Nationals

Arians hires Moore, Bowles, Goodwin as top aides

Arians hires Moore, Bowles, Goodwin as top aides

PHOENIX (AP) New Arizona Cardinals coach Bruce Arians has brought in Tom Moore and Harold Goodwin to help him overhaul the worst offense in the NFL.

And as expected, he hired Todd Bowles as defensive coordinator.

The addition of the 74-year-old Moore is intriguing.

He has 34 years of experience as an NFL assistant, 12 as Peyton Manning's offensive coordinator in Indianapolis.

He will serve as Arians' assistant head coach/offense. Goodwin, offensive line coach for the Colts last season and an assistant with Pittsburgh five years before that, will be Arizona's offensive coordinator, although Arians will call the plays.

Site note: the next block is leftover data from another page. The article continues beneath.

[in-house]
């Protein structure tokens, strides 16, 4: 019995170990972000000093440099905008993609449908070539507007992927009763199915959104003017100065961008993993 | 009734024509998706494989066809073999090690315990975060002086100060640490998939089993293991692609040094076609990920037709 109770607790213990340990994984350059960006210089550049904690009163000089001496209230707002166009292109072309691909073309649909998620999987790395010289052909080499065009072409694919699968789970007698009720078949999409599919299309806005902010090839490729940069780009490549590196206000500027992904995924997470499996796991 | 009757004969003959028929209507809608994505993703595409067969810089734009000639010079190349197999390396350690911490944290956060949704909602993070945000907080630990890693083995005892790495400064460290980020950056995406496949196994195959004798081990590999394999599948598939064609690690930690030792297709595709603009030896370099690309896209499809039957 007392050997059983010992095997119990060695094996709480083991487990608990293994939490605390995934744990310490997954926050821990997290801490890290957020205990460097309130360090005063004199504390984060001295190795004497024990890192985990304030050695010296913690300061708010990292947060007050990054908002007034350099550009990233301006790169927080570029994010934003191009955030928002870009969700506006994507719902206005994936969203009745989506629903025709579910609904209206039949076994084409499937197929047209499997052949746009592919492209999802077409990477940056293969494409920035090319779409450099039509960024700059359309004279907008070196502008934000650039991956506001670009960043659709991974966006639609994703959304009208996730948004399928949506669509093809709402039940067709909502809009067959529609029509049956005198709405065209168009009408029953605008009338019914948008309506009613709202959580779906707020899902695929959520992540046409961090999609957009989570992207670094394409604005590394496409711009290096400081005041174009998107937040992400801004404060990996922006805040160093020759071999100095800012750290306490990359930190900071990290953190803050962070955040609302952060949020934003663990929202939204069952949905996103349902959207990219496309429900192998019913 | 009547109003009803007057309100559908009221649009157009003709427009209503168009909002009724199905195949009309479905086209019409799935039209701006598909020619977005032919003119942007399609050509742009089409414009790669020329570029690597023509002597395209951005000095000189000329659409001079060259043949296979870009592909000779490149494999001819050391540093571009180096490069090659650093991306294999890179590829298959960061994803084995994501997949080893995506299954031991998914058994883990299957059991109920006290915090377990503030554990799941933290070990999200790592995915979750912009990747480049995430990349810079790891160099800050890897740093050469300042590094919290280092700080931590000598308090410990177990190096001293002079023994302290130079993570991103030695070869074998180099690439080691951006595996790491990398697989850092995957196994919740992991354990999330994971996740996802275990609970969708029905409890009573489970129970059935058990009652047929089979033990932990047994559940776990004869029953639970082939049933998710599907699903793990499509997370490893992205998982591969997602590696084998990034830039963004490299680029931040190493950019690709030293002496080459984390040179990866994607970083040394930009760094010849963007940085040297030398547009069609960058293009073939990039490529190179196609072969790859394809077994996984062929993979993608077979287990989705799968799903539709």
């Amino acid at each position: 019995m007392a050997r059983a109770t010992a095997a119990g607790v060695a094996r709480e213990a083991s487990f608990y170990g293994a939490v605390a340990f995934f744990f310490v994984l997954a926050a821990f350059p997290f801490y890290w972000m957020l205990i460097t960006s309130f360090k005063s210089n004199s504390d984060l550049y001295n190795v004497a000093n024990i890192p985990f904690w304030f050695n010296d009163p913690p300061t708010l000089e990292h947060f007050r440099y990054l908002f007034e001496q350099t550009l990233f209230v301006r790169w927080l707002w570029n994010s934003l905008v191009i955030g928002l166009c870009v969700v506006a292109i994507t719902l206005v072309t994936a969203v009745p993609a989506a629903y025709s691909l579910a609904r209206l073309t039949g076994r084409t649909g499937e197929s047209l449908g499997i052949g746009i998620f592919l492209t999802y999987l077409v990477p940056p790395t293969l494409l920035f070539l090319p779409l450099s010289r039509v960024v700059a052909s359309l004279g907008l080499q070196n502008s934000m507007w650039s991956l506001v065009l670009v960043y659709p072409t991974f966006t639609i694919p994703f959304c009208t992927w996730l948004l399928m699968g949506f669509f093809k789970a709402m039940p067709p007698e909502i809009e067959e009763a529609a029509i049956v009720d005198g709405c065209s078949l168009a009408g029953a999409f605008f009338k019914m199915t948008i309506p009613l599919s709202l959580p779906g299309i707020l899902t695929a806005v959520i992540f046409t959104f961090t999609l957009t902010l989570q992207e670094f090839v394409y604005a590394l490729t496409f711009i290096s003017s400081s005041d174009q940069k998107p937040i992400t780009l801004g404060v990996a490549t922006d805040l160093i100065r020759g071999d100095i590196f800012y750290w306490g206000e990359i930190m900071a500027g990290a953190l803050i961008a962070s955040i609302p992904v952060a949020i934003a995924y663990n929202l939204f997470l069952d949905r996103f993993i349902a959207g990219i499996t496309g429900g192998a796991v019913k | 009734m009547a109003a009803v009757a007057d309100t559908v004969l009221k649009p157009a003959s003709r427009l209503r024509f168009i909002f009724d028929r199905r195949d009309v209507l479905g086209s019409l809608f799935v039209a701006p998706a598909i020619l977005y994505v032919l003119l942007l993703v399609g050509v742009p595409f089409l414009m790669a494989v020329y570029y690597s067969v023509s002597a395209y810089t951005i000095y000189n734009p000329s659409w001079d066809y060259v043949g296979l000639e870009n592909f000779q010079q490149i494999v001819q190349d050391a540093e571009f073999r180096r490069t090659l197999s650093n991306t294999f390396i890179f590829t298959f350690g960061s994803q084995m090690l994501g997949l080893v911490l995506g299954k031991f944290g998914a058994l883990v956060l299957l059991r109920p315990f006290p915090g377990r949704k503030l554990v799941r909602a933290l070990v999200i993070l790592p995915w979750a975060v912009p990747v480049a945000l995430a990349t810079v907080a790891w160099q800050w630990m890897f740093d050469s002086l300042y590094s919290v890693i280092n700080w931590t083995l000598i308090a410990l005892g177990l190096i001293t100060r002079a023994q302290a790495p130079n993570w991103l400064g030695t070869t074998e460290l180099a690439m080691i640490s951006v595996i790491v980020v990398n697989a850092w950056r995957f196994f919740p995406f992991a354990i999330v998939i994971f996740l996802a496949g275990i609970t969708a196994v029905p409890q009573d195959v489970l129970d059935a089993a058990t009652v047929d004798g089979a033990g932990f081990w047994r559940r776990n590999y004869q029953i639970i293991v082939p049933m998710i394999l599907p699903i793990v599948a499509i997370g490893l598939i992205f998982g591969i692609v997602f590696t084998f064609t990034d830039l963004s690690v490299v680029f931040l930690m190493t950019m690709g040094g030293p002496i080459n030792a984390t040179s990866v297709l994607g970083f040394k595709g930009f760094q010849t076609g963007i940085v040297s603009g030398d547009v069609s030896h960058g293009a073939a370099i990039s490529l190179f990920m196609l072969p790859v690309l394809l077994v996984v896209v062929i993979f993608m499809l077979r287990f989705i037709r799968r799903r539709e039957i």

Bowles comes from Philadelphia, where he was promoted from secondary coach to defensive coordinator with Philadelphia on Oct. 16.

In Arizona, he replaces Ray Horton, who left when Arians was hired and is the defensive coordinator for the Cleveland Browns.

Arians, 60, was hired Thursday night to replace Ken Whisenhunt, who was fired after six seasons with the Cardinals.

An NFL assistant for two decades, Arians got his first head coaching gig after going 9-3 as interim coach in Indianapolis when Chuck Pagano was out for treatment for leukemia, helping engineer a stunning turnaround as the team, behind rookie quarterback Andrew Luck, went 11-5 and earned a playoff berth a year after going 2-14.

Such a turnaround would be a blessing in Arizona, where the Cardinals went 5-11 last season, losing 11 of its last 12. Unfortunately for the Cardinals, Arians can't bring Luck with him.

Monday's moves came as Arians headed a Cardinals contingent to scout players, presumably a quarterback or two among them, at the Senior Bowl.

Moore's long resume includes three Super Bowl wins - in 2006 as Colts offensive coordinator and as receivers coach for the 1978 and 1979 Steelers.